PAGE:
The Cyber Intelligence Sharing and Protection Act, or CISPA, is very bad news for Americans. And bad news for citizens of the Internet all over the world.
I was on cable news network RT America earlier today to discuss the real threat this bill poses to “everyday” people like you and I (i.e. not criminal masterminds nor “cyberterrorists,” whatever that means). You can watch the whole clip directly below.
Few other points I wanted to briefly touch on, but didn’t have time to:
1) The lack of media coverage, especially television and radio coverage, has been astounding. We saw something similar in the run-up to NDAA’s passage into law, and in the days leading up to the Internet’s “stand” against SOPA, which culminated in a Google homepage notice, Reddit blackout, and Wikipedia blackout as well. For example, with SOPA, I saw no mainstream U.S. television coverage whatsoever, except for a limp weekend morning segment on MSNBC where the anchor appeared uneasy about challenging his corporate bosses’ views on the necessity of SOPA. I’m not saying there is something deeper going on. Then again, I’m not willing to deny that either — this is just too weird. CISPA is clearly a very major story, of national political and economic significance, so why isn’t it leading?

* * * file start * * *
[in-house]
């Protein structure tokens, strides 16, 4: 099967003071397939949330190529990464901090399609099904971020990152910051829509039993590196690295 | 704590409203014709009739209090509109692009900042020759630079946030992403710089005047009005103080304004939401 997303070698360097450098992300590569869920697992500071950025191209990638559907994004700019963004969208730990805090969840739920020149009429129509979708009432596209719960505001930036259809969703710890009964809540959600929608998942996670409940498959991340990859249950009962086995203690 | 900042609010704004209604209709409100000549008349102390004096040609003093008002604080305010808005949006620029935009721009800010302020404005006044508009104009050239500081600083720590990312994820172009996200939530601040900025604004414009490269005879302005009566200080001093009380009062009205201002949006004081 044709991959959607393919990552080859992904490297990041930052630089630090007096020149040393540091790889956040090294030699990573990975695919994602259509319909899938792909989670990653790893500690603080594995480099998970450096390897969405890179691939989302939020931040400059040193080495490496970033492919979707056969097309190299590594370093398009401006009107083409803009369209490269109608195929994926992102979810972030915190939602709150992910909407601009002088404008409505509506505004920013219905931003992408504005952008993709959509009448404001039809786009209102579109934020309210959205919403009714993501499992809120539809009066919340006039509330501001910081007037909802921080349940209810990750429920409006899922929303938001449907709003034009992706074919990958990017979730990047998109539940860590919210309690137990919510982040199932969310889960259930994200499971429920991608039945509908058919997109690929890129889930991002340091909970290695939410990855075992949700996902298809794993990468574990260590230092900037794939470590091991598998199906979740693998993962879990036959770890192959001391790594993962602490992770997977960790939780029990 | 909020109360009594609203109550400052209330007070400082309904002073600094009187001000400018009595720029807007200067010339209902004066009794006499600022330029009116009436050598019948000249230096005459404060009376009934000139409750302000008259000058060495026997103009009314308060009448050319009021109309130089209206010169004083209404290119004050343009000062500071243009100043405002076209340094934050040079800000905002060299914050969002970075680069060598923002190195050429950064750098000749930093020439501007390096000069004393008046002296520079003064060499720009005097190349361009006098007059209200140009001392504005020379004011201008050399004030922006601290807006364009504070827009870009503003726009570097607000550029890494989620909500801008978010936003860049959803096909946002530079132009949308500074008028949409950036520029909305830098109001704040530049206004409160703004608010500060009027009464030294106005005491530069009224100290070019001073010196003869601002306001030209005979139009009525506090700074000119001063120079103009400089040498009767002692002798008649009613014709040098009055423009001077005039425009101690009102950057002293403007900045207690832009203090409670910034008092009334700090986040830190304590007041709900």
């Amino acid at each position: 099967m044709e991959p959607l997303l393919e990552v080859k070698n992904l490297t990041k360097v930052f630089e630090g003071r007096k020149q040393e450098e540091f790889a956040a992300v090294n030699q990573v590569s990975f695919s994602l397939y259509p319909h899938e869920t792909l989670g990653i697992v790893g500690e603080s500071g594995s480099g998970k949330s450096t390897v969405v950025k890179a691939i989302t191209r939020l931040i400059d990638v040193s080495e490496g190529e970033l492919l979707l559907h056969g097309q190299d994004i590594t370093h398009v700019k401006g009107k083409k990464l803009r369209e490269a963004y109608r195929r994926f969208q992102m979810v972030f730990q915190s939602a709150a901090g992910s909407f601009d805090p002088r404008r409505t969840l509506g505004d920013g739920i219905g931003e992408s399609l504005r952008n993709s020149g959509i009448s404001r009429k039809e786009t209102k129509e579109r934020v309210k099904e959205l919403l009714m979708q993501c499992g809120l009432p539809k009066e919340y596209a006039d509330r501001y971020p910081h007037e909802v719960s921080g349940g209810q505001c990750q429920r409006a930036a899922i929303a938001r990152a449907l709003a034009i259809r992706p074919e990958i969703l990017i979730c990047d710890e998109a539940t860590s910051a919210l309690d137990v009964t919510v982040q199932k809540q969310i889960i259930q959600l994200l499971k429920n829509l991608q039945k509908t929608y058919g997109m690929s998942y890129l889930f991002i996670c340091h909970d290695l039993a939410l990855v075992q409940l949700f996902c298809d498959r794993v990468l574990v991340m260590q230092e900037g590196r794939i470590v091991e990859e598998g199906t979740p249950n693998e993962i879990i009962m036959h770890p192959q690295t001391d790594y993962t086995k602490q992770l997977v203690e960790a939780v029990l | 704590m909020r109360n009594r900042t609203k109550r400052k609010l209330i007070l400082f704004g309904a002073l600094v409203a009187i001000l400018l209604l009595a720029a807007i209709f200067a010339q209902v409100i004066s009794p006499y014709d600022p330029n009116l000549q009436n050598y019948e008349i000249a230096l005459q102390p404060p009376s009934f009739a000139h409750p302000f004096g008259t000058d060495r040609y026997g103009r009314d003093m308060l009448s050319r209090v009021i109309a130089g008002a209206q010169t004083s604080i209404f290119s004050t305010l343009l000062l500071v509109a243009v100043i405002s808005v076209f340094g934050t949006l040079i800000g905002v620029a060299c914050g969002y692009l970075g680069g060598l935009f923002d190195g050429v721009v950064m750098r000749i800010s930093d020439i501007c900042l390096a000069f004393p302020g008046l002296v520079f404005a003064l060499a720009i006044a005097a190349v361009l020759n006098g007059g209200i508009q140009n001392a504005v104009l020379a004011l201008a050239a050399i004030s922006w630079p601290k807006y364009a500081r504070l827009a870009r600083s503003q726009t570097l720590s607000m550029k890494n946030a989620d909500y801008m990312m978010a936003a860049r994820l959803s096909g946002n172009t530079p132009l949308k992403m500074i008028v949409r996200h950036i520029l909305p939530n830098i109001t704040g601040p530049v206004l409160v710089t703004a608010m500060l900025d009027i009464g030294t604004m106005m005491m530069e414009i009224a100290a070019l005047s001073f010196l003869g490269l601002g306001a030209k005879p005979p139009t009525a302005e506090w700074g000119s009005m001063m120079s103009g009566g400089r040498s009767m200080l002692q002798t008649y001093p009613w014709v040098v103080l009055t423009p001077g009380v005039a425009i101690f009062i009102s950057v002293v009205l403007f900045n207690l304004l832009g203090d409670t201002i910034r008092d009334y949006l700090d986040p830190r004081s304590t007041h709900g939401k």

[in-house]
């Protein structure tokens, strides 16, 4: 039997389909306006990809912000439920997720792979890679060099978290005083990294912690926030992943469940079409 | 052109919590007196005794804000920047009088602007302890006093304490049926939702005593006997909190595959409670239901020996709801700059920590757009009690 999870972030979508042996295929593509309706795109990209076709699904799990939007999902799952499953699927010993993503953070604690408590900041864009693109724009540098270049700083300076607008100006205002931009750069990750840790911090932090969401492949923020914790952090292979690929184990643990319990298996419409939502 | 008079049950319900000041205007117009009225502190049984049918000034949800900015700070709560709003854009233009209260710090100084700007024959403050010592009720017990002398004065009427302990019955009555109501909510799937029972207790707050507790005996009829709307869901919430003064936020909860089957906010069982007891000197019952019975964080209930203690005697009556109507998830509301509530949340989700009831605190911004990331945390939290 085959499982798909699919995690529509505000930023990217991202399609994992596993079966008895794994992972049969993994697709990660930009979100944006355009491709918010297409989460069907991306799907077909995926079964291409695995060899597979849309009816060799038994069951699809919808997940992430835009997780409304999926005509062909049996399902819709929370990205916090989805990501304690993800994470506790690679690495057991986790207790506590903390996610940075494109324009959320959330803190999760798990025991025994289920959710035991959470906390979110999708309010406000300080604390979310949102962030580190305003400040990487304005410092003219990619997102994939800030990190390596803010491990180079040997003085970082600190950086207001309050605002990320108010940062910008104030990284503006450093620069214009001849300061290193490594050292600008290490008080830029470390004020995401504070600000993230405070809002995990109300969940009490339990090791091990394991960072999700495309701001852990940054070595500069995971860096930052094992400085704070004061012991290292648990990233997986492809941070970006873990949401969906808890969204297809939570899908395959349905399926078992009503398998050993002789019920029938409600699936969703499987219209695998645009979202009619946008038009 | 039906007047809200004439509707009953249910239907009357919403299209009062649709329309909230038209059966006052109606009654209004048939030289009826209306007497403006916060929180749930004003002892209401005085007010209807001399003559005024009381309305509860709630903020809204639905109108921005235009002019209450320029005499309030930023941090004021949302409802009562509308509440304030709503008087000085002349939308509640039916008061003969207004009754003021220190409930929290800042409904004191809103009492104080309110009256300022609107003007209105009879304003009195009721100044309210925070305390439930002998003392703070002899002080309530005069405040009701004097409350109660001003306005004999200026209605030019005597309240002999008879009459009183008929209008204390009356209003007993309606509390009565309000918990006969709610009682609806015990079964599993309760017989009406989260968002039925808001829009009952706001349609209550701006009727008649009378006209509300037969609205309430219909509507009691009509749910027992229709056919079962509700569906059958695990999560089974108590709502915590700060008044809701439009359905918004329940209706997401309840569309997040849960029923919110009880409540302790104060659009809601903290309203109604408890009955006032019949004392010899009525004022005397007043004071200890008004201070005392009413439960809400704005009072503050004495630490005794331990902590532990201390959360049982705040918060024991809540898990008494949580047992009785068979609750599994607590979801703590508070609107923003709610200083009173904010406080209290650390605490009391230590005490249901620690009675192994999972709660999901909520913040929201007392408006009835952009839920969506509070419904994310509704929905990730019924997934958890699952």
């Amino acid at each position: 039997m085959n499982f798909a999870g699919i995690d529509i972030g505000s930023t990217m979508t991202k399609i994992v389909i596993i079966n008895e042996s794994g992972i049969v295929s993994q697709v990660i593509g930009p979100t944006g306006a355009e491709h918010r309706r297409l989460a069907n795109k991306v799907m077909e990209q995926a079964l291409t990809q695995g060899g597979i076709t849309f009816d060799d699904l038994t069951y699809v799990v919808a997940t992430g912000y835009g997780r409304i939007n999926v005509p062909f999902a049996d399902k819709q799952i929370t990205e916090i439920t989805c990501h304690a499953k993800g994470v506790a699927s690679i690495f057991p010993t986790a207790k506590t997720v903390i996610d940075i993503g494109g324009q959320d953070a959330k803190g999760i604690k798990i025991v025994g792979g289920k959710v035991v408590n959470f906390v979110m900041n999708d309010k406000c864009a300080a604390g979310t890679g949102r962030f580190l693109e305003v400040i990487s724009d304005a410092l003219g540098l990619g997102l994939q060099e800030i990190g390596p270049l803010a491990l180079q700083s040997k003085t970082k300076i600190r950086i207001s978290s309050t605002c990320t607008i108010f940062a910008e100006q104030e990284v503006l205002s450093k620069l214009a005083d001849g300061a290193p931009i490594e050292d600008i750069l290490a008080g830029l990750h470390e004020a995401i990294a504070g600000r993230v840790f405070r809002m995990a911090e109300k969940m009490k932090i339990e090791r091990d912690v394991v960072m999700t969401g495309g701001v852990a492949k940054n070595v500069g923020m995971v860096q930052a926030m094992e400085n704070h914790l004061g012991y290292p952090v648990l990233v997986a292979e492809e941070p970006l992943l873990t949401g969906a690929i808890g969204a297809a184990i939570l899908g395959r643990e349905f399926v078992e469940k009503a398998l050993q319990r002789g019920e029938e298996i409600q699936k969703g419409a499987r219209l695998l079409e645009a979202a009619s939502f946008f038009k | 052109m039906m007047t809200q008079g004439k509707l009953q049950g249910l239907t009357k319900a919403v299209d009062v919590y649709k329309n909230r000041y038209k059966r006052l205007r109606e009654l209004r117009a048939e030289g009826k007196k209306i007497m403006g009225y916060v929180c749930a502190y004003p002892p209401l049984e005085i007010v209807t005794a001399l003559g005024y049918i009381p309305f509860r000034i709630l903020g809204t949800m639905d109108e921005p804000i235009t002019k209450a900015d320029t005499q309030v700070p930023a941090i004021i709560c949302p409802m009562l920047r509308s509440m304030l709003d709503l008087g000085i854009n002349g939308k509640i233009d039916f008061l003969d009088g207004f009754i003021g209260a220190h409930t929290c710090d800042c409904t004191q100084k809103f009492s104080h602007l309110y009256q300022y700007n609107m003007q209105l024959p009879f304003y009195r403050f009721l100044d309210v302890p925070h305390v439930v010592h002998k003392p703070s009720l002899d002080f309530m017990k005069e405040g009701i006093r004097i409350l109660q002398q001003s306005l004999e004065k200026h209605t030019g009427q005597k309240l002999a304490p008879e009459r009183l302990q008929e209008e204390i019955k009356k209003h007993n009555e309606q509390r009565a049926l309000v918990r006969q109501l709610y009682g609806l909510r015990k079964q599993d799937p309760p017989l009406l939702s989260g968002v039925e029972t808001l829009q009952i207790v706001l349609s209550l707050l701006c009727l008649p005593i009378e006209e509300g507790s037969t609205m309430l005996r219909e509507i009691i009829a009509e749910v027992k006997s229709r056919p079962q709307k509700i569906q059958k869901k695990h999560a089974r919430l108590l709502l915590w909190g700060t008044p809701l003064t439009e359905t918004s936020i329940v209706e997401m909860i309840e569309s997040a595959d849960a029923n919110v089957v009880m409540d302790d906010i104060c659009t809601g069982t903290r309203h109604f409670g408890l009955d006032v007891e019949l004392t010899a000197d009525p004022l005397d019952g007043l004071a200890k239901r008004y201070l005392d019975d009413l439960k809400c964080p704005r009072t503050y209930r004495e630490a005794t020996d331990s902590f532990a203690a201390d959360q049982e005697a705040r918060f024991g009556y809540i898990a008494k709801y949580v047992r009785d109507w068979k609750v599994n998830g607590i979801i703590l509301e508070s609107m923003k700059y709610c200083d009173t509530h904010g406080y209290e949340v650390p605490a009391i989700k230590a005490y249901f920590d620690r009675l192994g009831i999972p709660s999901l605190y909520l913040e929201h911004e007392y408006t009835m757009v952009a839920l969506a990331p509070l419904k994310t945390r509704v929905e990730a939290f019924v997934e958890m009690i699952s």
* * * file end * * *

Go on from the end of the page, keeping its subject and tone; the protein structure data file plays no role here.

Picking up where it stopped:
RT has been one of the few networks covering CISPA in-depth.
2) Once this becomes law, it will stay on the books probably forever. Don’t hope for a re-do a few years from now. Our Internet privacy will be gone for good. Just as the Patriot Act was originally intended to “sunset” when America was no longer in immediate danger, and then was quietly extended with President Obama’s authorization, CISPA will most certainly outstay its welcome.
3) Look at the broader trend: NDAA, H.R. 347, SOPA, ACTA, and now CISPA. Add it all up, and you have the recipe for a terrifying totalitarian state that makes The Hunger Games look like a weekend in the Bahamas.
Follow David: http://twitter.com/d_seaman
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